• 40th Anniversary tour-style program (CD includes a miniature version)

…it’s the closest thing I’ll get to grabbing that new concert shirt before the lights dim prior to the show. Granted much of the package seems way cooler, like maybe 20 years ago when I was younger, but it’s all collectible so I’ll find a place for it, if not leave it safely in the box and pull out every now and then.

Just some of the stuff included in the A Farewell to Kings Deluxe Edition

The new artwork by Hugh Syme envelopes the velvet-lined collector box and translates to the shirt without screaming “Look at me, I’m 12!” I won’t bother with an album review in terms of the CDs. Enough of the remastering already! It’s not any cleaner than the original vinyl and won’t ever accomplish what the remixed Vapor Trails did for that album.

However, the 180-gram vinyl LPs really stand out and sound exceptional, as always. Well, what do you expect from a record that weighs like a Frisbee? The gatefold record is the gatefold to end all gatefolds – four record slots with vintage photos in between.  A Farewell to Kings is a six song record coming in just under 40 minutes, a far cry from the band’s song-per-album output in recent decades. “Xanadu” stands on its own and is one of the finest rock songs ever recorded. “Closer to the Heart” received multiple live treatments over the years besting the album version but it’s this song that opened the door ever so slightly to the female audience. “Cygnus X-1” helped forever enshrine Rush as the “long form” band but you know what gets totally over looked?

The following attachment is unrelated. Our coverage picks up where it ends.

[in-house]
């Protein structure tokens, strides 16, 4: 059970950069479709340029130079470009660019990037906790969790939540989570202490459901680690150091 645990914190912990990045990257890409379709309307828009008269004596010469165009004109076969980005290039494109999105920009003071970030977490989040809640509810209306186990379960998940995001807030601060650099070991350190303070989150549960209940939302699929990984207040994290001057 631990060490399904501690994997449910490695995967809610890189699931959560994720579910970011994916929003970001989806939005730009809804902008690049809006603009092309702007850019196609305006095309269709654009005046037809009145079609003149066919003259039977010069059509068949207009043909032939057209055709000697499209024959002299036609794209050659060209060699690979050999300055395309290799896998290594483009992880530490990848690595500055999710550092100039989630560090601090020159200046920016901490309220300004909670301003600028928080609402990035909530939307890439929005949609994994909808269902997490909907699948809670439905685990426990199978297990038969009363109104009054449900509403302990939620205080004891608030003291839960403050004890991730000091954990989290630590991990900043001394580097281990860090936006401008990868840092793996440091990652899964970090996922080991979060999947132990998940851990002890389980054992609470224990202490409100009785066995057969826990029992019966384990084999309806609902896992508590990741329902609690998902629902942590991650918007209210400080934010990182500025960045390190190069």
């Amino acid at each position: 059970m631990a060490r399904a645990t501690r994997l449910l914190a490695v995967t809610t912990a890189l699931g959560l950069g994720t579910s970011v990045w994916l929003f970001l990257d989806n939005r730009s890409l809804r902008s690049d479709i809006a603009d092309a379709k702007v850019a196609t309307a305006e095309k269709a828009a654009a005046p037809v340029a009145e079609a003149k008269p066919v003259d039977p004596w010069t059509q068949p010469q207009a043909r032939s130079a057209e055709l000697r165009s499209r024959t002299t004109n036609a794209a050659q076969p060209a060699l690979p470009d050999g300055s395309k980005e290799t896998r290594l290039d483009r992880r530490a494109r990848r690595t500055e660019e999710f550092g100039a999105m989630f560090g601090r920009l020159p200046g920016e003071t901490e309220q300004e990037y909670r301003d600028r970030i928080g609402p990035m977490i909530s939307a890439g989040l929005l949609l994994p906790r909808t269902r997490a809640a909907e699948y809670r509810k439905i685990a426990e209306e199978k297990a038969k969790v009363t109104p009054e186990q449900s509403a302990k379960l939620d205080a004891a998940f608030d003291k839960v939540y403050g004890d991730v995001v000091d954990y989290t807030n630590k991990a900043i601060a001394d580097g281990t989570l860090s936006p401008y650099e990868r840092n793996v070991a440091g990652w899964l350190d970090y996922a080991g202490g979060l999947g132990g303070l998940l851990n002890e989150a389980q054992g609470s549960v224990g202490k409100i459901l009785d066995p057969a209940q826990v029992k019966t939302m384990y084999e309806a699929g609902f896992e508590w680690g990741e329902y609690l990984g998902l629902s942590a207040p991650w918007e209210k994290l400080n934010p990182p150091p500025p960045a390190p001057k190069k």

“A Farewell to Kings.” Yes, the title track to this album. It opens the album. It’s named after the album. But how often is “A Farewell to Kings” mentioned in the great inventory of Rush songs? Overlooked, underappreciated and rarely played. Live or radio.